by Patrick Moriarty and Harold Lockwood
In the first post in this series, we explained why we believe that a paradigm shift is needed in the WASH sector: moving beyond the construction of physical hardware to the universal provision of safe drinking water (and sanitation) services worthy of the name.
Because of the number of activities and actors involved, water and sanitation service delivery is inherently complex. And as much as we may be drawn to the idea of straightforward technological or market-based solutions, this complexity means such solutions will never get us all the way to sustainable services for everyone – particularly for the poorest people in the hardest to reach and most remote areas.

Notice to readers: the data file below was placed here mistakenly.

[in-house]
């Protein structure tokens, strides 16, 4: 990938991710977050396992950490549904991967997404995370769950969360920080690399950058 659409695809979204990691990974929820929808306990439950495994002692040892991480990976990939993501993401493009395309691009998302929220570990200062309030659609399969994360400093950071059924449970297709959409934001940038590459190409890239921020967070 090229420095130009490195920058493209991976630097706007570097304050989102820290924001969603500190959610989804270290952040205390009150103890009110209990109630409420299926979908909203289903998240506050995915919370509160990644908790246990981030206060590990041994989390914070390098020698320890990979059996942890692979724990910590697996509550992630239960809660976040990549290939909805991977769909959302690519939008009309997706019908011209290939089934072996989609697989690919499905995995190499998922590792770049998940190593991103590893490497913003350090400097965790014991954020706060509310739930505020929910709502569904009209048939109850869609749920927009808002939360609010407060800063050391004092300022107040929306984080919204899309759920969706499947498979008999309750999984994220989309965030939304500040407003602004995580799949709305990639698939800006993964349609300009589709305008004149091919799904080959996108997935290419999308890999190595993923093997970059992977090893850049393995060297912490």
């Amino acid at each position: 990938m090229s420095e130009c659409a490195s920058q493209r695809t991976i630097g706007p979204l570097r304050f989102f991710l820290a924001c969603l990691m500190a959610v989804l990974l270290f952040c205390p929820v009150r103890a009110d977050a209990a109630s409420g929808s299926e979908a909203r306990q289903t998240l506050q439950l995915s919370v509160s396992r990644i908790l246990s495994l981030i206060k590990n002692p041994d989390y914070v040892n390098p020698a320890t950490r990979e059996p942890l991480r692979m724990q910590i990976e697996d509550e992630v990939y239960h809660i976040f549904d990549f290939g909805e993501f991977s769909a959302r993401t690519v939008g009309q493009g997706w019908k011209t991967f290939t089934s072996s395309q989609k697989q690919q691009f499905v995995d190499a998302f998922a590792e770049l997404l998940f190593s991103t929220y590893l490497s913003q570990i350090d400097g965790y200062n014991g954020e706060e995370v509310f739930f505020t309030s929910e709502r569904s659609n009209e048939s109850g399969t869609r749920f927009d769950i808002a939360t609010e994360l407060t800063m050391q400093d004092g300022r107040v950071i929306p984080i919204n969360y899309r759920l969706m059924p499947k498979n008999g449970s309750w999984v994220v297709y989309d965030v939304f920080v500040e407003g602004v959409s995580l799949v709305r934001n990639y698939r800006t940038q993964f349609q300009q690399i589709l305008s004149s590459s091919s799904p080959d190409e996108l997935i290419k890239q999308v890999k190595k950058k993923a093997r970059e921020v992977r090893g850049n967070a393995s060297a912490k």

It is not enough that one individual or organisation begins to perform better or that an improvement is made in some technical aspect of service delivery. The whole system of individuals, organisations, technologies and…
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